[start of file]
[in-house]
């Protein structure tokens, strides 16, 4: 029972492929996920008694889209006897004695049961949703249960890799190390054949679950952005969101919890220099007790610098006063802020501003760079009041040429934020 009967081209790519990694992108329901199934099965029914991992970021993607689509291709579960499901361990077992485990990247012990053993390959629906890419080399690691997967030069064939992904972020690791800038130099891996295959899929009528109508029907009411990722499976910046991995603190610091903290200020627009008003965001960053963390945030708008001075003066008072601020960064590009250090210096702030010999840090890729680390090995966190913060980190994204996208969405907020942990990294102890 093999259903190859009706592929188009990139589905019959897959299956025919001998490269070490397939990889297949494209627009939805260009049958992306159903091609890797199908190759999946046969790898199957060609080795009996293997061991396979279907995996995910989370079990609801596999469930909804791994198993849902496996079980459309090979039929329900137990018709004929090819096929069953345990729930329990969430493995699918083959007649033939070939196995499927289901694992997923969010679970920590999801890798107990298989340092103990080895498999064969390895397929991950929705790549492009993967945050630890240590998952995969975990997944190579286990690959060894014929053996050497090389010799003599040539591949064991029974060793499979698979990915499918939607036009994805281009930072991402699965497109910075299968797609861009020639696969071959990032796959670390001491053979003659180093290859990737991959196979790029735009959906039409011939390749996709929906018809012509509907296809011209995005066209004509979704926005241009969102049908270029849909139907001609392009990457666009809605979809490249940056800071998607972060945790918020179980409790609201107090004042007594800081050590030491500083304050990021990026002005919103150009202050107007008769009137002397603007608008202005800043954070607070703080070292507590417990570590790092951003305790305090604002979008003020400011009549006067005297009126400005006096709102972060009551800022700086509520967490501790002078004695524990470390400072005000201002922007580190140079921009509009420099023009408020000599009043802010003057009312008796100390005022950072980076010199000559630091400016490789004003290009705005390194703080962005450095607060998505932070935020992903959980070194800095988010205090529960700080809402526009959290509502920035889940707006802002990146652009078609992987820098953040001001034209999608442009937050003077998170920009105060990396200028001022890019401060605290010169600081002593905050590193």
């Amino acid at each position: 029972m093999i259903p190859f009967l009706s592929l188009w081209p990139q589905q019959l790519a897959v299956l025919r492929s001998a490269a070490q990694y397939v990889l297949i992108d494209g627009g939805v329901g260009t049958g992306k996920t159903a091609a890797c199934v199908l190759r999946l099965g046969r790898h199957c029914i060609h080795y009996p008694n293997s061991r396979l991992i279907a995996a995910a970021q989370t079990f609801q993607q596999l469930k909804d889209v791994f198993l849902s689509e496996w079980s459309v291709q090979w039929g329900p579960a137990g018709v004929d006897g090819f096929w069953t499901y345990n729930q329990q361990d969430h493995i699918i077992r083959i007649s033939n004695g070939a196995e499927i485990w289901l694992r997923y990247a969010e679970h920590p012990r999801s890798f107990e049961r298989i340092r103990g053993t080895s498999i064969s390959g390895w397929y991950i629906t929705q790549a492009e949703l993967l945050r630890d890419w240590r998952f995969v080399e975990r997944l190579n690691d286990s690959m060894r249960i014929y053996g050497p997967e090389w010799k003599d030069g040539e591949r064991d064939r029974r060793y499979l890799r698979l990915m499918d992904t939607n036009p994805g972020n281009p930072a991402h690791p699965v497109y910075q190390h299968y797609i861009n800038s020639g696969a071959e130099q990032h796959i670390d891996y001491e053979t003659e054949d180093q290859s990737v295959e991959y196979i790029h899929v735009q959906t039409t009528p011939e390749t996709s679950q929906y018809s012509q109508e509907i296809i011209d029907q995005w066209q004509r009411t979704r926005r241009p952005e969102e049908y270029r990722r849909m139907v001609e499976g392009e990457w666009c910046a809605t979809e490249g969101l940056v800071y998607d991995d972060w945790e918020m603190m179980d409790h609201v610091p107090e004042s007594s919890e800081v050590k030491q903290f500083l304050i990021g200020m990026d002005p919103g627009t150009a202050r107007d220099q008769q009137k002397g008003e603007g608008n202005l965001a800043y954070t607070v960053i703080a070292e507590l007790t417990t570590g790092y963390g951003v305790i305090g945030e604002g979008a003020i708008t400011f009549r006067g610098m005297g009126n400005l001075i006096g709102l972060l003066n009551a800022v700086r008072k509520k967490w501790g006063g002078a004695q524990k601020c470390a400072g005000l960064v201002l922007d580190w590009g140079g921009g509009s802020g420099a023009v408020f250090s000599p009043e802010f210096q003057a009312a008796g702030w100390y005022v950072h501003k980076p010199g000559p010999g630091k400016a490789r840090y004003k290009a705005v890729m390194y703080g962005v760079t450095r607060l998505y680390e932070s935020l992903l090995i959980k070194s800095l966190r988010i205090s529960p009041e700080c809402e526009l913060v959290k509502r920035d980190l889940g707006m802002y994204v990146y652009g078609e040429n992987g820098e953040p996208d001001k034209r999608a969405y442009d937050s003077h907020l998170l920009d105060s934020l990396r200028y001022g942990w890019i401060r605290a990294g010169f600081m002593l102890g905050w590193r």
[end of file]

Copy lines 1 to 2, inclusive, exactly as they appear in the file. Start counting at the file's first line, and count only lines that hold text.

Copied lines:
[in-house]
């Protein structure tokens, strides 16, 4: 029972492929996920008694889209006897004695049961949703249960890799190390054949679950952005969101919890220099007790610098006063802020501003760079009041040429934020 009967081209790519990694992108329901199934099965029914991992970021993607689509291709579960499901361990077992485990990247012990053993390959629906890419080399690691997967030069064939992904972020690791800038130099891996295959899929009528109508029907009411990722499976910046991995603190610091903290200020627009008003965001960053963390945030708008001075003066008072601020960064590009250090210096702030010999840090890729680390090995966190913060980190994204996208969405907020942990990294102890 093999259903190859009706592929188009990139589905019959897959299956025919001998490269070490397939990889297949494209627009939805260009049958992306159903091609890797199908190759999946046969790898199957060609080795009996293997061991396979279907995996995910989370079990609801596999469930909804791994198993849902496996079980459309090979039929329900137990018709004929090819096929069953345990729930329990969430493995699918083959007649033939070939196995499927289901694992997923969010679970920590999801890798107990298989340092103990080895498999064969390895397929991950929705790549492009993967945050630890240590998952995969975990997944190579286990690959060894014929053996050497090389010799003599040539591949064991029974060793499979698979990915499918939607036009994805281009930072991402699965497109910075299968797609861009020639696969071959990032796959670390001491053979003659180093290859990737991959196979790029735009959906039409011939390749996709929906018809012509509907296809011209995005066209004509979704926005241009969102049908270029849909139907001609392009990457666009809605979809490249940056800071998607972060945790918020179980409790609201107090004042007594800081050590030491500083304050990021990026002005919103150009202050107007008769009137002397603007608008202005800043954070607070703080070292507590417990570590790092951003305790305090604002979008003020400011009549006067005297009126400005006096709102972060009551800022700086509520967490501790002078004695524990470390400072005000201002922007580190140079921009509009420099023009408020000599009043802010003057009312008796100390005022950072980076010199000559630091400016490789004003290009705005390194703080962005450095607060998505932070935020992903959980070194800095988010205090529960700080809402526009959290509502920035889940707006802002990146652009078609992987820098953040001001034209999608442009937050003077998170920009105060990396200028001022890019401060605290010169600081002593905050590193």